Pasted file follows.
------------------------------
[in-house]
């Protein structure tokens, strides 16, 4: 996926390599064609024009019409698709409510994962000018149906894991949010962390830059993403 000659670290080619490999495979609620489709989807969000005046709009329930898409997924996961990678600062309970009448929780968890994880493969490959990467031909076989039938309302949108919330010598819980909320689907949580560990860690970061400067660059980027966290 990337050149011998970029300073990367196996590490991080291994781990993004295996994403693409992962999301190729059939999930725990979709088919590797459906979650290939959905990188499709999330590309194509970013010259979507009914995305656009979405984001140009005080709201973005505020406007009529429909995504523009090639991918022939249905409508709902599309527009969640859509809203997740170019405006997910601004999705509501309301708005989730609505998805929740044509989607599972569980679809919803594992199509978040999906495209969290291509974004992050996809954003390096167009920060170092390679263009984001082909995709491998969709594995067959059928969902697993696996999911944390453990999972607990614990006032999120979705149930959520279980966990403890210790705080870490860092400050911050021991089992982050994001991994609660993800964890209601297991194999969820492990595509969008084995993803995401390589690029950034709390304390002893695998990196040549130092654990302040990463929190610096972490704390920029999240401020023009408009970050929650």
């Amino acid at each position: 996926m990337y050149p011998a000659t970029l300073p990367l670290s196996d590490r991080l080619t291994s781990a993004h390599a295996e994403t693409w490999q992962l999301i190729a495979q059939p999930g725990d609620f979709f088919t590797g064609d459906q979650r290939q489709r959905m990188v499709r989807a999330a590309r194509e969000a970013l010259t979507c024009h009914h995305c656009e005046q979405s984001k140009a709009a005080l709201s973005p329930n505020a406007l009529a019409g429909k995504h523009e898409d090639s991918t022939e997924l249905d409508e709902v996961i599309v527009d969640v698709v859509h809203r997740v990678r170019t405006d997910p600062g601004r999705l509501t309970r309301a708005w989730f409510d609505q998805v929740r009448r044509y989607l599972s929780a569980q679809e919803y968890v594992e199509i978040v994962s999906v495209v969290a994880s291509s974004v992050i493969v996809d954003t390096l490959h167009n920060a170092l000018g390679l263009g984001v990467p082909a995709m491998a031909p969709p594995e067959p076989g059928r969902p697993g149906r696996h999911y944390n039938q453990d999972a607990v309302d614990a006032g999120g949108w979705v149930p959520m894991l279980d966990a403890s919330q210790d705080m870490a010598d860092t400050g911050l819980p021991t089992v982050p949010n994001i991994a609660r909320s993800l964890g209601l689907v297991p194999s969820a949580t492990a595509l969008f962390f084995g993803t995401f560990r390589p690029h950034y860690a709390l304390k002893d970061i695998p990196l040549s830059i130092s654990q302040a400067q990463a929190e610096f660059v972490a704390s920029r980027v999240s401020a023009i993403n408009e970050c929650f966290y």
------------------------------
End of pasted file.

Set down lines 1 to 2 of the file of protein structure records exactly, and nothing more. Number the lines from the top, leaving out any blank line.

[in-house]
């Protein structure tokens, strides 16, 4: 996926390599064609024009019409698709409510994962000018149906894991949010962390830059993403 000659670290080619490999495979609620489709989807969000005046709009329930898409997924996961990678600062309970009448929780968890994880493969490959990467031909076989039938309302949108919330010598819980909320689907949580560990860690970061400067660059980027966290 990337050149011998970029300073990367196996590490991080291994781990993004295996994403693409992962999301190729059939999930725990979709088919590797459906979650290939959905990188499709999330590309194509970013010259979507009914995305656009979405984001140009005080709201973005505020406007009529429909995504523009090639991918022939249905409508709902599309527009969640859509809203997740170019405006997910601004999705509501309301708005989730609505998805929740044509989607599972569980679809919803594992199509978040999906495209969290291509974004992050996809954003390096167009920060170092390679263009984001082909995709491998969709594995067959059928969902697993696996999911944390453990999972607990614990006032999120979705149930959520279980966990403890210790705080870490860092400050911050021991089992982050994001991994609660993800964890209601297991194999969820492990595509969008084995993803995401390589690029950034709390304390002893695998990196040549130092654990302040990463929190610096972490704390920029999240401020023009408009970050929650």